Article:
Pre-exposure Prophylaxis—Preventing HIV in Adolescents | Adolescent Medicine | JAMA Pediatrics | JAMA Network
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JAMA Pediatrics Patient Page
October 25, 2021

Pre-exposure Prophylaxis—Preventing HIV in Adolescents

Author Affiliations
  • 1Children’s Hospital of Philadelphia, Philadelphia, Pennsylvania
  • 2Department of Pediatrics, University of Florida, Gainesville
JAMA Pediatr. 2021;175(12):1300. doi:10.1001/jamapediatrics.2021.3274

According to the US Centers for Disease Control and Prevention (CDC), approximately 25% of new HIV infections annually occur in people younger than 24 years.

What Is HIV?

Anyone who is having sex or is thinking about having sex must know how to protect themselves against HIV infection. HIV is a virus that is primarily transmitted via blood and sexual contact, and it infects and damages the body’s immune system. Over time, if untreated, it can lead to a disease called AIDS. Untreated persons infected with HIV can get severe infections and cancers, which may lead to death. Unfortunately, there is no cure or vaccine for HIV, so prevention of infection is critical.

Is My Teen at Risk for HIV Infection?

You, your teen, and your pediatrician must have conversations about preventing sexually transmitted infections like HIV. Preventing HIV can be accomplished through various strategies, such as abstinence, consistent and correct condom use, and pre-exposure prophylaxis (PrEP) for HIV.

Historically, HIV infections have been attributed solely to men who have sex with men. However, according to data from the CDC, 30% of new HIV infections in 2017 were due to heterosexual sexual contact or intravenous drug use. Additionally, as many as 20% of people living with HIV are not aware that they have HIV; this places their sexual partners at high risk for developing HIV.

What Is PrEP for HIV?

PrEP is a very effective means to prevent HIV infection from sexual contact when taken as prescribed. Most current forms of PrEP are prescribed as a once-daily pill, but newer medication forms may become available in the coming years, so talk to your pediatrician about what is best for your adolescent. When combined with safer sex practices such as correct and consistent condom use, the chance of getting HIV from sexual contact is nearly zero. It is currently recommended that PrEP be offered to adolescents who are at high risk of contracting HIV. Generally, your teen could be considered at high risk if they have had a sexually transmitted infection, such as chlamydia, gonorrhea, or syphilis, in the past or if they are sexually active in an area where there are a lot of people living with HIV; you can visit https://aidsvu.org to find the prevalence of HIV in your community. Other high-risk activities include using intravenous drugs, having any sex without the use of condoms or other barrier protections such as dental dams, or having sexual partners with unknown or positive HIV status. The CDC has an online tool to estimate the risk of HIV at http://hivrisk.cdc.gov.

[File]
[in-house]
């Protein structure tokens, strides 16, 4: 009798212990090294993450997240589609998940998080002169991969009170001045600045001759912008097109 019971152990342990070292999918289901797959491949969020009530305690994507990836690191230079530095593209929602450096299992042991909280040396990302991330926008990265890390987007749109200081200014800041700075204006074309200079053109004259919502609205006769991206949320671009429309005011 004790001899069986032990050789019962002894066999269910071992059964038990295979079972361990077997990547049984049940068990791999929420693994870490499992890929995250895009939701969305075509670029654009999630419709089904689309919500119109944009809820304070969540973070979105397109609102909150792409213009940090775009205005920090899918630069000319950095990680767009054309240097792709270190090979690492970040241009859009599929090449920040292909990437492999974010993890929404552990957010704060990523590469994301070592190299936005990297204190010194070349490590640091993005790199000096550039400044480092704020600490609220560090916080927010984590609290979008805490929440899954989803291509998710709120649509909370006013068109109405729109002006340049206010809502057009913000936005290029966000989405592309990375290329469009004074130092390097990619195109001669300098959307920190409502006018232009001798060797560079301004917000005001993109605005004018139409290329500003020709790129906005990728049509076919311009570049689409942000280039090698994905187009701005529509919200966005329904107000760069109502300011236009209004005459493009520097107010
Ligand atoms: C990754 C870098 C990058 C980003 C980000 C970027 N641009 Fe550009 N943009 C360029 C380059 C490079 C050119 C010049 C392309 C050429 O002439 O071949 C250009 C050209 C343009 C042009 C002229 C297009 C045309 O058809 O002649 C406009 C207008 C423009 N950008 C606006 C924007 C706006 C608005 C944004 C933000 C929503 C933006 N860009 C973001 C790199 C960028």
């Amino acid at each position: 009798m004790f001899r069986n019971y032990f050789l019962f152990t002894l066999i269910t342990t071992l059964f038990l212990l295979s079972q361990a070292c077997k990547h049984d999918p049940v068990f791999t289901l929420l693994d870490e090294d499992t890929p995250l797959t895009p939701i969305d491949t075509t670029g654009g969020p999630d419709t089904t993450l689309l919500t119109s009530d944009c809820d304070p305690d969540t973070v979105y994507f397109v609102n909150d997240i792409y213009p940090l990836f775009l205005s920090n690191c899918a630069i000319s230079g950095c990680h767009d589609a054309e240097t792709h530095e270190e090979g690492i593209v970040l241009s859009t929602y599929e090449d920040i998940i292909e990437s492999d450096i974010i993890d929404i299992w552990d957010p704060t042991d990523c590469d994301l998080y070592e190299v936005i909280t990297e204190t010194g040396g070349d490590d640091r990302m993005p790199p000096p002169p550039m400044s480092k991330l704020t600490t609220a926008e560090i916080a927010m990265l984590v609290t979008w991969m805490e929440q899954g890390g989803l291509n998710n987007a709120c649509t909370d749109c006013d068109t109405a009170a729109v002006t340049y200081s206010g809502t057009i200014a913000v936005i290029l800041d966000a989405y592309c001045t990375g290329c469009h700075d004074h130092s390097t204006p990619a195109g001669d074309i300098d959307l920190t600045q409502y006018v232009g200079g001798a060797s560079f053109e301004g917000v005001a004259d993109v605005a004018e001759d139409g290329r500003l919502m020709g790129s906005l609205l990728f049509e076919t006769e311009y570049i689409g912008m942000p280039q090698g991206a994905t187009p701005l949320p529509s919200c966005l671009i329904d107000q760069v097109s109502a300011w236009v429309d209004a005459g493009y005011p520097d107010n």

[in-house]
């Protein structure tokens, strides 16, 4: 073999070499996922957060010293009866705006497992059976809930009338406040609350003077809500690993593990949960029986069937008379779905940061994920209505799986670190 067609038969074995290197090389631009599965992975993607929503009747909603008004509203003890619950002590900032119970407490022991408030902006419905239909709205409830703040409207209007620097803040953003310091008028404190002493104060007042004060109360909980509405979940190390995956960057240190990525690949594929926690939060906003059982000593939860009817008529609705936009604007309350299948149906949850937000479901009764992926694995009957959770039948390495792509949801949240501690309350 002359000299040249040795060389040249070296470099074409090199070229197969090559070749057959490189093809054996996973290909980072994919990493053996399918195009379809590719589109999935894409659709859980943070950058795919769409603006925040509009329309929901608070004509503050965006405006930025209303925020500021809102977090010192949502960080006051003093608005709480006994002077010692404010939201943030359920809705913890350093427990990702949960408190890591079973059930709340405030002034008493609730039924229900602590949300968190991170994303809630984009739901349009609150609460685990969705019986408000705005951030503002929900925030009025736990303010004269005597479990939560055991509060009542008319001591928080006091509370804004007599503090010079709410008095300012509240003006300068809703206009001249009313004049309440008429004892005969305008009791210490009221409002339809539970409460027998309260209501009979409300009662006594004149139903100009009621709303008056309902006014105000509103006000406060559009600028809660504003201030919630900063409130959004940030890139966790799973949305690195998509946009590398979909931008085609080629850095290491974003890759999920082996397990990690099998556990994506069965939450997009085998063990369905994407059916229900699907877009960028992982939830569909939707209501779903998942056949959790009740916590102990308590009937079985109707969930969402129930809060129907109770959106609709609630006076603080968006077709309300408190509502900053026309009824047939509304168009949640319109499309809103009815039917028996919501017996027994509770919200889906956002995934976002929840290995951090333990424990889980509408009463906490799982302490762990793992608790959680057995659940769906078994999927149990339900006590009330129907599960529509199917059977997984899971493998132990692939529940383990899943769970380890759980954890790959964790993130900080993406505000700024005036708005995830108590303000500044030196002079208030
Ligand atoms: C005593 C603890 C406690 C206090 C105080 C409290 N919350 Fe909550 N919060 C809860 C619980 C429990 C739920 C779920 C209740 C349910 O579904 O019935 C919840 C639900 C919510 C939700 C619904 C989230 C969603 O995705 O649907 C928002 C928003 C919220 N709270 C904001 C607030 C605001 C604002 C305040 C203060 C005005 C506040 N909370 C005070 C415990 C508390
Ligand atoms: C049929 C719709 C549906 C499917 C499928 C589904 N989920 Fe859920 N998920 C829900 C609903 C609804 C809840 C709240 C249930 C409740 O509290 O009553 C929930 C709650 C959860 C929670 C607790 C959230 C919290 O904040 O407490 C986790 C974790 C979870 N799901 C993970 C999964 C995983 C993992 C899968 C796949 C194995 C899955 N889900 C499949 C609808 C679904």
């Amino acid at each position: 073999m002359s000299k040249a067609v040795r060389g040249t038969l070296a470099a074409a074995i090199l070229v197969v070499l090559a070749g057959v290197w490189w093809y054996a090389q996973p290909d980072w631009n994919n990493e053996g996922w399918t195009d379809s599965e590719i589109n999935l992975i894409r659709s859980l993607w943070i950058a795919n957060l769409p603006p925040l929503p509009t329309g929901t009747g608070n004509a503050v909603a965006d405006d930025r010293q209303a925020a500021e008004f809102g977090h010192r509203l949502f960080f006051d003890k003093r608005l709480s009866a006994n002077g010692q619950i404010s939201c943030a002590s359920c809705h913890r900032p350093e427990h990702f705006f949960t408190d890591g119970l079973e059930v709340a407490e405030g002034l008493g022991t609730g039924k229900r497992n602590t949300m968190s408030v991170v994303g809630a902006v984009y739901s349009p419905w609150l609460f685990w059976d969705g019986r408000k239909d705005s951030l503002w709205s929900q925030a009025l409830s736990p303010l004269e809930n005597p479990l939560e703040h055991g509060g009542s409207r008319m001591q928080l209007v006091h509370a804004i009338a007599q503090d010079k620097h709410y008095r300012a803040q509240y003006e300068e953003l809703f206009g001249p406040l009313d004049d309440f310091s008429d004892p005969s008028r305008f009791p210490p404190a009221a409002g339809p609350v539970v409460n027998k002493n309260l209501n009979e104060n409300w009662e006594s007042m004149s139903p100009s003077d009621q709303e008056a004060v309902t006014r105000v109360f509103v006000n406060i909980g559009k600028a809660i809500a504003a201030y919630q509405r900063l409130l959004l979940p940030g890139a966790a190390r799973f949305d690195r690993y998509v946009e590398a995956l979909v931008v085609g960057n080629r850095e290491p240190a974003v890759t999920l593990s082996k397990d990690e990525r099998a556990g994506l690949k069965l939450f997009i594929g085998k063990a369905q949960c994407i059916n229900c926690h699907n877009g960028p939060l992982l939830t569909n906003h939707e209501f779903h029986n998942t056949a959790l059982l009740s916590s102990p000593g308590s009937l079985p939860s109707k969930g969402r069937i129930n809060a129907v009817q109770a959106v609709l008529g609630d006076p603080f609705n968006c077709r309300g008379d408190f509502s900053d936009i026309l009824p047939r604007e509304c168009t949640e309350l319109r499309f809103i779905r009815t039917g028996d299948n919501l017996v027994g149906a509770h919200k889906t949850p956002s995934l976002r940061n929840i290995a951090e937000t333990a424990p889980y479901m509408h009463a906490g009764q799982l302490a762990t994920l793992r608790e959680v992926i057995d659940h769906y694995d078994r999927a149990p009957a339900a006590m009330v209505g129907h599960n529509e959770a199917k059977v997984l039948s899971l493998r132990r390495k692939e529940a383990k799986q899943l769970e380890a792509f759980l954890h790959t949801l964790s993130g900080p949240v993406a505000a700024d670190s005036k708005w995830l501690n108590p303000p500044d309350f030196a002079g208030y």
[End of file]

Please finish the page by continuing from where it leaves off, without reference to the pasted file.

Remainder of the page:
How Can My Teen Get PrEP?

PrEP can be prescribed by your pediatrician and is also available through many local health departments. PrEP medications are usually covered by most major insurance companies. If you do not have insurance or have trouble paying, you can visit the CDC’s PrEP Basics website (https://www.cdc.gov/hiv/basics/prep.html) or talk to your pediatrician about how to find free or affordable PrEP coverage.

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Article Information

Published Online: October 25, 2021. doi:10.1001/jamapediatrics.2021.3274

Conflict of Interest Disclosures: None reported.

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